A while back, after a rigorous study of Tesla’s brand strategy and then contrasting my ideas with those of leading executives from all over the world, I explained why I thought that most analysts, whether from the financial, automotive and energy industries, were wrong about the company. My central argument was that Tesla’s future lay not in its ability to produce motor vehicles, but batteries.
Since I wrote that article, a lot data has emerged to back that argument up: on the one hand, the brand has managed, thanks to its Model 3, to hugely increase output, making it not only the leader in the US luxury car market, but tripling its sales in Europe in a market that has shrunk by 8%, positioning itself as one of the best-selling vehicles in severalcountries. Although its strategy of closing its showrooms and moving all its sales to the internet was seen by many as risky, it has worked, giving it a highly successful 2018, while the signs are that 2019 will be even better.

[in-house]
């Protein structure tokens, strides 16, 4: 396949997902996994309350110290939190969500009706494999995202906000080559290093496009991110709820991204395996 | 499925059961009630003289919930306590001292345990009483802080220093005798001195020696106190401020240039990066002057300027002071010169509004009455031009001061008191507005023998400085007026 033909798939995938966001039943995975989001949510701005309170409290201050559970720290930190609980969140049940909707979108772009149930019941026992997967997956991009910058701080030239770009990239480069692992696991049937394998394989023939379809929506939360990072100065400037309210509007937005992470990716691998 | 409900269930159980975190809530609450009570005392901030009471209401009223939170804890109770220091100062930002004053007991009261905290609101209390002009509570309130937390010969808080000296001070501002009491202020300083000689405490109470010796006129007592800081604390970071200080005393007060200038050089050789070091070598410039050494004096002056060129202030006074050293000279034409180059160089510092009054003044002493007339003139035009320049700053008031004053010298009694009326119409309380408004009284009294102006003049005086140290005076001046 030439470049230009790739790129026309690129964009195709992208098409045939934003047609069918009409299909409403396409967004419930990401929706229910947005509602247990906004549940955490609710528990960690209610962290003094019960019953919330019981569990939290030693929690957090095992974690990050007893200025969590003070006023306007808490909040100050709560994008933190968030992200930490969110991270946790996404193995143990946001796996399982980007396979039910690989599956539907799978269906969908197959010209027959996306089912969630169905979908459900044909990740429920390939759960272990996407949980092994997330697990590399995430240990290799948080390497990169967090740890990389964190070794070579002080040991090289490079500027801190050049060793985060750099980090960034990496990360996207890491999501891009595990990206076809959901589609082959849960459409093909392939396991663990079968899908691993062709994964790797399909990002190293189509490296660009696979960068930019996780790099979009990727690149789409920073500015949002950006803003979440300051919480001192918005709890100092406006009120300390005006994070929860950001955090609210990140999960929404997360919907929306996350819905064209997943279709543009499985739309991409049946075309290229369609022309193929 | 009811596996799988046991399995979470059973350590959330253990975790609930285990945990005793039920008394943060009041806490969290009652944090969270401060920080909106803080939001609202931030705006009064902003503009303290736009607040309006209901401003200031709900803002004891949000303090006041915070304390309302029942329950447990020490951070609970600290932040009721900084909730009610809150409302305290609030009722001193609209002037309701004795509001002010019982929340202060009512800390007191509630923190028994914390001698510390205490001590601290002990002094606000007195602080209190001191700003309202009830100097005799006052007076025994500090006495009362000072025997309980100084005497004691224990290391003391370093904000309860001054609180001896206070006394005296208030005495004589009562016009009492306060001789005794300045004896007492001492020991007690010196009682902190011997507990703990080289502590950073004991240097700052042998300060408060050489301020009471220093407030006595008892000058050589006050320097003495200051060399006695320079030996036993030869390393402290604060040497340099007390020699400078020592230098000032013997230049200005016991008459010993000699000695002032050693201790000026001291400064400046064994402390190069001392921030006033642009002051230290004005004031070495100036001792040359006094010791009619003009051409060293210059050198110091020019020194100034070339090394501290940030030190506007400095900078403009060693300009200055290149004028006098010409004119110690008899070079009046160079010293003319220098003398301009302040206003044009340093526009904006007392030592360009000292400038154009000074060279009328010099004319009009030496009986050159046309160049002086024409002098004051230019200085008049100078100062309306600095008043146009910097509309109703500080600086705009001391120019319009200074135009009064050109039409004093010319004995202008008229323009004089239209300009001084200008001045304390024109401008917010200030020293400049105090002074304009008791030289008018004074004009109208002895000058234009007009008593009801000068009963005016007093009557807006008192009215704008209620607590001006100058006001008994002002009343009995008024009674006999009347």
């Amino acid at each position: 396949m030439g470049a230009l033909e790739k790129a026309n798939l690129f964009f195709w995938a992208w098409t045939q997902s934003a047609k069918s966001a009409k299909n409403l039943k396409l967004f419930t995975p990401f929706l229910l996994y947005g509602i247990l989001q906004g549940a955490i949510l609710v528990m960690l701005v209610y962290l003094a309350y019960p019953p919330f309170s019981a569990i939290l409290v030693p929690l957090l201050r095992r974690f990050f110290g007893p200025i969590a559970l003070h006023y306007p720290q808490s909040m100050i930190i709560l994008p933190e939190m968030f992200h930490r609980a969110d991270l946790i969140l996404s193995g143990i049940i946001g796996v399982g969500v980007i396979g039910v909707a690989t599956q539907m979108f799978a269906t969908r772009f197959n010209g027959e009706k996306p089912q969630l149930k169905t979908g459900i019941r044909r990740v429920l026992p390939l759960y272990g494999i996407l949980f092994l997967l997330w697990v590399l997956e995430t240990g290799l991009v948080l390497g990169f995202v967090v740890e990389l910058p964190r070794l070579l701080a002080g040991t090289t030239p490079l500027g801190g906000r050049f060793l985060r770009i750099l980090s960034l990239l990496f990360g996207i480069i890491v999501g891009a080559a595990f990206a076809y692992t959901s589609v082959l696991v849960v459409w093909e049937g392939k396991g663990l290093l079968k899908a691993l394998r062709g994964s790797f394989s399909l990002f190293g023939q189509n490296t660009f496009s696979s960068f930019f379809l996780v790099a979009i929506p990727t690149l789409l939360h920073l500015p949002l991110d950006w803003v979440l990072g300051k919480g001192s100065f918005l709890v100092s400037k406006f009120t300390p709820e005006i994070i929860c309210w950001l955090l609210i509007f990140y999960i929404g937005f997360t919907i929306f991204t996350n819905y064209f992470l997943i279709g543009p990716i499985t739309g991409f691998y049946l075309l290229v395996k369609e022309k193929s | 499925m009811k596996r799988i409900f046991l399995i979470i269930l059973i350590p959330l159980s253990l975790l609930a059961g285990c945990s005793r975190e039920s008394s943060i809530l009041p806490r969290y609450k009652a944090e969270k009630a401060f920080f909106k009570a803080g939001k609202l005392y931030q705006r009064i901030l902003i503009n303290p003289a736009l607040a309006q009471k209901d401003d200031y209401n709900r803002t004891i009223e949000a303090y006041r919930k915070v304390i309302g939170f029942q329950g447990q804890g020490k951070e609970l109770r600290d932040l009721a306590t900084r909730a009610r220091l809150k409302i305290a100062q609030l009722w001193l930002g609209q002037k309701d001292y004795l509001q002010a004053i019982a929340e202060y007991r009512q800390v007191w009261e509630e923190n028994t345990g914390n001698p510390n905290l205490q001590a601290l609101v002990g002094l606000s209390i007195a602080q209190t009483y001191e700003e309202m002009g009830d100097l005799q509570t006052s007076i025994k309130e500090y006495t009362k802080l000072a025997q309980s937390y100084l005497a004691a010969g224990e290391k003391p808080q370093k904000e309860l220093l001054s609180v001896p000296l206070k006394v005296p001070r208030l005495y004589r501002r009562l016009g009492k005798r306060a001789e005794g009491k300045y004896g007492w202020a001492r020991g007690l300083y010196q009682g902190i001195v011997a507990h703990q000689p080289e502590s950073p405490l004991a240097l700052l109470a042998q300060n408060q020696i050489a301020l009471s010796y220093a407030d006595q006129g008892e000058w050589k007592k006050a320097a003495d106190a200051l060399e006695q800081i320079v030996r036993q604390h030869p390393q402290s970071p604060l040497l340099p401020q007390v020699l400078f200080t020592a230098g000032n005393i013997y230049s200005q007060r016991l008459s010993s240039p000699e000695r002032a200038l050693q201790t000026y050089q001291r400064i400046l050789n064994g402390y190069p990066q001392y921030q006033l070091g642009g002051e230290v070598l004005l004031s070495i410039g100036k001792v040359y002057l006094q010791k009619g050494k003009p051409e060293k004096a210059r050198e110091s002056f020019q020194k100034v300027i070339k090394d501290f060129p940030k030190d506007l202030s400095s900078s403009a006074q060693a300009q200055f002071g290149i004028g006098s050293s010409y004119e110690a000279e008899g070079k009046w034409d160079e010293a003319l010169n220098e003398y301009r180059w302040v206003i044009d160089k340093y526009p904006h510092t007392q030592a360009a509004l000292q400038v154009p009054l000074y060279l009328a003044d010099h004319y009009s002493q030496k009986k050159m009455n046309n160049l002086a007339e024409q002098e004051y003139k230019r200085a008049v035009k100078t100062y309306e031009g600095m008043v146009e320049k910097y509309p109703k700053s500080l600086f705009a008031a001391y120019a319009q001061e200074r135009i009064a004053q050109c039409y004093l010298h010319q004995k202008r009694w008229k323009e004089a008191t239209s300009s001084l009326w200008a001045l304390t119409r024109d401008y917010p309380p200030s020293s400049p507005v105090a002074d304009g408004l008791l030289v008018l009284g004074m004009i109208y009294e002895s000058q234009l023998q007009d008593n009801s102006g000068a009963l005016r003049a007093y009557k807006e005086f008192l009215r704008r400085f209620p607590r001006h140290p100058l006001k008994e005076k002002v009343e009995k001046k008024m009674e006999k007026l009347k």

Some of Tesla’s most extreme critics, including Bob Lutz, who predicted its impending bankruptcy, have already changed their minds, and now praise its vehicles’ characteristics and its attention to details. If you’re looking for evidence of the importance of batteries in the company’s strategy, you’ll find them from A to Z, from Australia to Zimbabwe. The company’s intense focus on batteries and the strong commitment to building its gigafactorieshas led it to make strategic acquisitions and to be able to attract and concentrate talent to become a research powerhouse in the field.
Full Story by Forbes.